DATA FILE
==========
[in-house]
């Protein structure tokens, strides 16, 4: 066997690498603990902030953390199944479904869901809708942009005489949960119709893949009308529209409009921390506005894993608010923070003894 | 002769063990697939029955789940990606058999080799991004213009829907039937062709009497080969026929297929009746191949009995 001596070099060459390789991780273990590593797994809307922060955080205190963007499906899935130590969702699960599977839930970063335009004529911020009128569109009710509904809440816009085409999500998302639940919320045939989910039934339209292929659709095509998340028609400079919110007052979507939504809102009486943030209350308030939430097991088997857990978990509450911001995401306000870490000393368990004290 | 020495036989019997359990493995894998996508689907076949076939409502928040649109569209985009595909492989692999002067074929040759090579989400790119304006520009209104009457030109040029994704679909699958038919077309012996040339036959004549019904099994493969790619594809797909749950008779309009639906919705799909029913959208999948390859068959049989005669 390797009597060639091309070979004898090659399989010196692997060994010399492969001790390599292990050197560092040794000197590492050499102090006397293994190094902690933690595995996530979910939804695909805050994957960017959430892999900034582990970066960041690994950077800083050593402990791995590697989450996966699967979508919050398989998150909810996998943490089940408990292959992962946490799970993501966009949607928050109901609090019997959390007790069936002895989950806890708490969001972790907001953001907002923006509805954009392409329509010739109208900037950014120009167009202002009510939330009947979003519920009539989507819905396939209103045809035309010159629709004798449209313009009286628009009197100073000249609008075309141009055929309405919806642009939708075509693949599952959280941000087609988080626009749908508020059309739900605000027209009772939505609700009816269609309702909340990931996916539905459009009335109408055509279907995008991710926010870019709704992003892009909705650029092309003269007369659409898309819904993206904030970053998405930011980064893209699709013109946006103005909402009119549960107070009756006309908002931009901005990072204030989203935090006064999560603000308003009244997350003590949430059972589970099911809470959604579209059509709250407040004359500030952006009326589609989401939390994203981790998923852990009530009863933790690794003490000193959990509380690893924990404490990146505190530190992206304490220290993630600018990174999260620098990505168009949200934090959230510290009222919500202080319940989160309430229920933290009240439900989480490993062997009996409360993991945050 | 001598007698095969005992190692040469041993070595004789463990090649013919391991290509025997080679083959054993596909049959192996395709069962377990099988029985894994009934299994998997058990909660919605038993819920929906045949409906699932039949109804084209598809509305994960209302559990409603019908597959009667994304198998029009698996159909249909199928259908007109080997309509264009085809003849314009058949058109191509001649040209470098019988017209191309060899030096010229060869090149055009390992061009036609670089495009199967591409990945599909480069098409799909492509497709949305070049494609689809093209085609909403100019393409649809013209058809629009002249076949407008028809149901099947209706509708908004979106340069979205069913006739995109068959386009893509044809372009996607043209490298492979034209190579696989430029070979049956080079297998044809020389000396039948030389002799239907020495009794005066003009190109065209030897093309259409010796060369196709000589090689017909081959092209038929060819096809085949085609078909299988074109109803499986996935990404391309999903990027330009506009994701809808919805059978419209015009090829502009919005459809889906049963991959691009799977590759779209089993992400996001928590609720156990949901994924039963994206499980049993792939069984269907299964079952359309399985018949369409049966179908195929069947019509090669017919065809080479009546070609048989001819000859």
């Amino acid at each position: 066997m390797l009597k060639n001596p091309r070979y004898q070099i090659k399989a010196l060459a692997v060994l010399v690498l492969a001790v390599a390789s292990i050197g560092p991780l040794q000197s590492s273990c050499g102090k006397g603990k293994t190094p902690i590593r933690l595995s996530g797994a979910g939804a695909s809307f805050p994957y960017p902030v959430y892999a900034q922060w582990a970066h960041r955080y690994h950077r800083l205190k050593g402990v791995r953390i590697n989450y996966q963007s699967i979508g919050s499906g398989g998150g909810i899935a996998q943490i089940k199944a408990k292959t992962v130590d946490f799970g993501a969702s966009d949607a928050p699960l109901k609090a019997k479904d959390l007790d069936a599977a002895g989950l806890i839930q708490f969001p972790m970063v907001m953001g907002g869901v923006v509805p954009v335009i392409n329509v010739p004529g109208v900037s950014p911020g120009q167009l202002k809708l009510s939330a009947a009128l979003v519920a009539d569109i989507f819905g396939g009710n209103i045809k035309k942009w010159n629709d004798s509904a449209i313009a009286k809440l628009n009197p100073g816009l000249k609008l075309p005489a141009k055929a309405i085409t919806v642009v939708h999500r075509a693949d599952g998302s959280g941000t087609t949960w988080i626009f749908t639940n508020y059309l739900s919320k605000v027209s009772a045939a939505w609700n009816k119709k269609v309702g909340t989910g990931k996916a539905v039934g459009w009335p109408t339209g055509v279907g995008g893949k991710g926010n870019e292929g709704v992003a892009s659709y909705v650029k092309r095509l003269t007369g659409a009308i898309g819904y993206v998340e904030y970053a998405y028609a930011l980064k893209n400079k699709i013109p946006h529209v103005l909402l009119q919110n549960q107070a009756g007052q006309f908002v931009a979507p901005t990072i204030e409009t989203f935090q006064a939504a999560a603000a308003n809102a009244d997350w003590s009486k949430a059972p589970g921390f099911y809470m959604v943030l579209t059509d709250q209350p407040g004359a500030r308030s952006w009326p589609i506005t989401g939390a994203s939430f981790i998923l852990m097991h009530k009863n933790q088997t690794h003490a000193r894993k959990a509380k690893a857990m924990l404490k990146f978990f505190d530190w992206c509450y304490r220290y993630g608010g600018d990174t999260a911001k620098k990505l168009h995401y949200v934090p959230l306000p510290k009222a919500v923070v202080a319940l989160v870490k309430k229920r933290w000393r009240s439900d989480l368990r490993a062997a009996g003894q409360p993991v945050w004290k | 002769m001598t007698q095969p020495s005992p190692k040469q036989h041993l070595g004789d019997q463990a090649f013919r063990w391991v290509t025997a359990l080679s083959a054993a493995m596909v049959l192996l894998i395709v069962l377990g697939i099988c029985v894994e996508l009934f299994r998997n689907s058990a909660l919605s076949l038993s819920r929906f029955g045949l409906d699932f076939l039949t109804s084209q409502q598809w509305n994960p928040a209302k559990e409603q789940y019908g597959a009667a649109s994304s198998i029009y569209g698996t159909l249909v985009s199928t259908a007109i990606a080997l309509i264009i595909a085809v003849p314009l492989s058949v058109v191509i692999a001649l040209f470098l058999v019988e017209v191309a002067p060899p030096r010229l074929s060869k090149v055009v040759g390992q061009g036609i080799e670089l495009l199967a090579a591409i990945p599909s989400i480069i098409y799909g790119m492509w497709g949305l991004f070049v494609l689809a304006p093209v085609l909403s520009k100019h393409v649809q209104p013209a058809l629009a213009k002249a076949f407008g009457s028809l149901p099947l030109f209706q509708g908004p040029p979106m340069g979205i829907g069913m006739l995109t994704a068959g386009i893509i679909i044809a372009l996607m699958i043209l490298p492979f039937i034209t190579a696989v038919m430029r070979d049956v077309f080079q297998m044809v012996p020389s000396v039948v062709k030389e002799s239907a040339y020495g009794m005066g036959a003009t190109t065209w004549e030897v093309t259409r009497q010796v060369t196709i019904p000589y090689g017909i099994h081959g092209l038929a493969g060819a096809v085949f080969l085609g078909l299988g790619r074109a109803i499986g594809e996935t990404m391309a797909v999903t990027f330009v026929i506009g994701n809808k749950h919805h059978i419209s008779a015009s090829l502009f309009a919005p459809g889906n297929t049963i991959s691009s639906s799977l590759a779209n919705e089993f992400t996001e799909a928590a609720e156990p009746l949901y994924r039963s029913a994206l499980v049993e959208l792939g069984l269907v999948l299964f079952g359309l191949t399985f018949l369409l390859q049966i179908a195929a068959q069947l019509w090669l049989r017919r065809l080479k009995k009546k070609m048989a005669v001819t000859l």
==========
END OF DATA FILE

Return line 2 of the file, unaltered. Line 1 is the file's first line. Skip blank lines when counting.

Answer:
């Protein structure tokens, strides 16, 4: 066997690498603990902030953390199944479904869901809708942009005489949960119709893949009308529209409009921390506005894993608010923070003894 | 002769063990697939029955789940990606058999080799991004213009829907039937062709009497080969026929297929009746191949009995 001596070099060459390789991780273990590593797994809307922060955080205190963007499906899935130590969702699960599977839930970063335009004529911020009128569109009710509904809440816009085409999500998302639940919320045939989910039934339209292929659709095509998340028609400079919110007052979507939504809102009486943030209350308030939430097991088997857990978990509450911001995401306000870490000393368990004290 | 020495036989019997359990493995894998996508689907076949076939409502928040649109569209985009595909492989692999002067074929040759090579989400790119304006520009209104009457030109040029994704679909699958038919077309012996040339036959004549019904099994493969790619594809797909749950008779309009639906919705799909029913959208999948390859068959049989005669 390797009597060639091309070979004898090659399989010196692997060994010399492969001790390599292990050197560092040794000197590492050499102090006397293994190094902690933690595995996530979910939804695909805050994957960017959430892999900034582990970066960041690994950077800083050593402990791995590697989450996966699967979508919050398989998150909810996998943490089940408990292959992962946490799970993501966009949607928050109901609090019997959390007790069936002895989950806890708490969001972790907001953001907002923006509805954009392409329509010739109208900037950014120009167009202002009510939330009947979003519920009539989507819905396939209103045809035309010159629709004798449209313009009286628009009197100073000249609008075309141009055929309405919806642009939708075509693949599952959280941000087609988080626009749908508020059309739900605000027209009772939505609700009816269609309702909340990931996916539905459009009335109408055509279907995008991710926010870019709704992003892009909705650029092309003269007369659409898309819904993206904030970053998405930011980064893209699709013109946006103005909402009119549960107070009756006309908002931009901005990072204030989203935090006064999560603000308003009244997350003590949430059972589970099911809470959604579209059509709250407040004359500030952006009326589609989401939390994203981790998923852990009530009863933790690794003490000193959990509380690893924990404490990146505190530190992206304490220290993630600018990174999260620098990505168009949200934090959230510290009222919500202080319940989160309430229920933290009240439900989480490993062997009996409360993991945050 | 001598007698095969005992190692040469041993070595004789463990090649013919391991290509025997080679083959054993596909049959192996395709069962377990099988029985894994009934299994998997058990909660919605038993819920929906045949409906699932039949109804084209598809509305994960209302559990409603019908597959009667994304198998029009698996159909249909199928259908007109080997309509264009085809003849314009058949058109191509001649040209470098019988017209191309060899030096010229060869090149055009390992061009036609670089495009199967591409990945599909480069098409799909492509497709949305070049494609689809093209085609909403100019393409649809013209058809629009002249076949407008028809149901099947209706509708908004979106340069979205069913006739995109068959386009893509044809372009996607043209490298492979034209190579696989430029070979049956080079297998044809020389000396039948030389002799239907020495009794005066003009190109065209030897093309259409010796060369196709000589090689017909081959092209038929060819096809085949085609078909299988074109109803499986996935990404391309999903990027330009506009994701809808919805059978419209015009090829502009919005459809889906049963991959691009799977590759779209089993992400996001928590609720156990949901994924039963994206499980049993792939069984269907299964079952359309399985018949369409049966179908195929069947019509090669017919065809080479009546070609048989001819000859």